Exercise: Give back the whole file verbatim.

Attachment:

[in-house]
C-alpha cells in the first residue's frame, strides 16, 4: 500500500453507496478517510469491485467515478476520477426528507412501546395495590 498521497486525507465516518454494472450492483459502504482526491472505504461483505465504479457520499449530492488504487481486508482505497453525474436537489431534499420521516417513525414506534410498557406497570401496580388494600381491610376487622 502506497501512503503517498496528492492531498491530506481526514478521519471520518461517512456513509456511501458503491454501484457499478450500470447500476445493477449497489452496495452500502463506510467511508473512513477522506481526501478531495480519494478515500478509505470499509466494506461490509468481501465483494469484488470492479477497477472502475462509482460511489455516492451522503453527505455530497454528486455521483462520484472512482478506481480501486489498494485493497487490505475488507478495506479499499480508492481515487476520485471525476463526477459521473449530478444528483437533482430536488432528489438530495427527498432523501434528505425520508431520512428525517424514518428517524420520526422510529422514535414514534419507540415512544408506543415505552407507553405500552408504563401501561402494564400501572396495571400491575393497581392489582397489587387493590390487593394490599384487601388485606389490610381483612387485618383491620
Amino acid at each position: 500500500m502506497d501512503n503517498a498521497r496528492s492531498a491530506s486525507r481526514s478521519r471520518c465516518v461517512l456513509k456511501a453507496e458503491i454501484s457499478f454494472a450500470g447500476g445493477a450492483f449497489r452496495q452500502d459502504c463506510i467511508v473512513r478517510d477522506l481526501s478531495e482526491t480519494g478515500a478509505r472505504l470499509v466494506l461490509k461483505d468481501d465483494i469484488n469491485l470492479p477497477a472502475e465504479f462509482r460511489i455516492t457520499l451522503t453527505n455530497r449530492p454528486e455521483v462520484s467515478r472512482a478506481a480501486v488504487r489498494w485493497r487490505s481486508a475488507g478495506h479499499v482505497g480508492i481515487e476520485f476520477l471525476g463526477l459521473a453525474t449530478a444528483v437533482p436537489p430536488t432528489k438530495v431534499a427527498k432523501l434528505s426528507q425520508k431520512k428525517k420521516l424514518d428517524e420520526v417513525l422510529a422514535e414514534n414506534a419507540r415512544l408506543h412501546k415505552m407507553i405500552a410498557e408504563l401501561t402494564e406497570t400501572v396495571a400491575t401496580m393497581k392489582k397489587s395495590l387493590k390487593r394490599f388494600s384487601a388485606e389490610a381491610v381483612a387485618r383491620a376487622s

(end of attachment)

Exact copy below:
[in-house]
C-alpha cells in the first residue's frame, strides 16, 4: 500500500453507496478517510469491485467515478476520477426528507412501546395495590 498521497486525507465516518454494472450492483459502504482526491472505504461483505465504479457520499449530492488504487481486508482505497453525474436537489431534499420521516417513525414506534410498557406497570401496580388494600381491610376487622 502506497501512503503517498496528492492531498491530506481526514478521519471520518461517512456513509456511501458503491454501484457499478450500470447500476445493477449497489452496495452500502463506510467511508473512513477522506481526501478531495480519494478515500478509505470499509466494506461490509468481501465483494469484488470492479477497477472502475462509482460511489455516492451522503453527505455530497454528486455521483462520484472512482478506481480501486489498494485493497487490505475488507478495506479499499480508492481515487476520485471525476463526477459521473449530478444528483437533482430536488432528489438530495427527498432523501434528505425520508431520512428525517424514518428517524420520526422510529422514535414514534419507540415512544408506543415505552407507553405500552408504563401501561402494564400501572396495571400491575393497581392489582397489587387493590390487593394490599384487601388485606389490610381483612387485618383491620
Amino acid at each position: 500500500m502506497d501512503n503517498a498521497r496528492s492531498a491530506s486525507r481526514s478521519r471520518c465516518v461517512l456513509k456511501a453507496e458503491i454501484s457499478f454494472a450500470g447500476g445493477a450492483f449497489r452496495q452500502d459502504c463506510i467511508v473512513r478517510d477522506l481526501s478531495e482526491t480519494g478515500a478509505r472505504l470499509v466494506l461490509k461483505d468481501d465483494i469484488n469491485l470492479p477497477a472502475e465504479f462509482r460511489i455516492t457520499l451522503t453527505n455530497r449530492p454528486e455521483v462520484s467515478r472512482a478506481a480501486v488504487r489498494w485493497r487490505s481486508a475488507g478495506h479499499v482505497g480508492i481515487e476520485f476520477l471525476g463526477l459521473a453525474t449530478a444528483v437533482p436537489p430536488t432528489k438530495v431534499a427527498k432523501l434528505s426528507q425520508k431520512k428525517k420521516l424514518d428517524e420520526v417513525l422510529a422514535e414514534n414506534a419507540r415512544l408506543h412501546k415505552m407507553i405500552a410498557e408504563l401501561t402494564e406497570t400501572v396495571a400491575t401496580m393497581k392489582k397489587s395495590l387493590k390487593r394490599f388494600s384487601a388485606e389490610a381491610v381483612a387485618r383491620a376487622s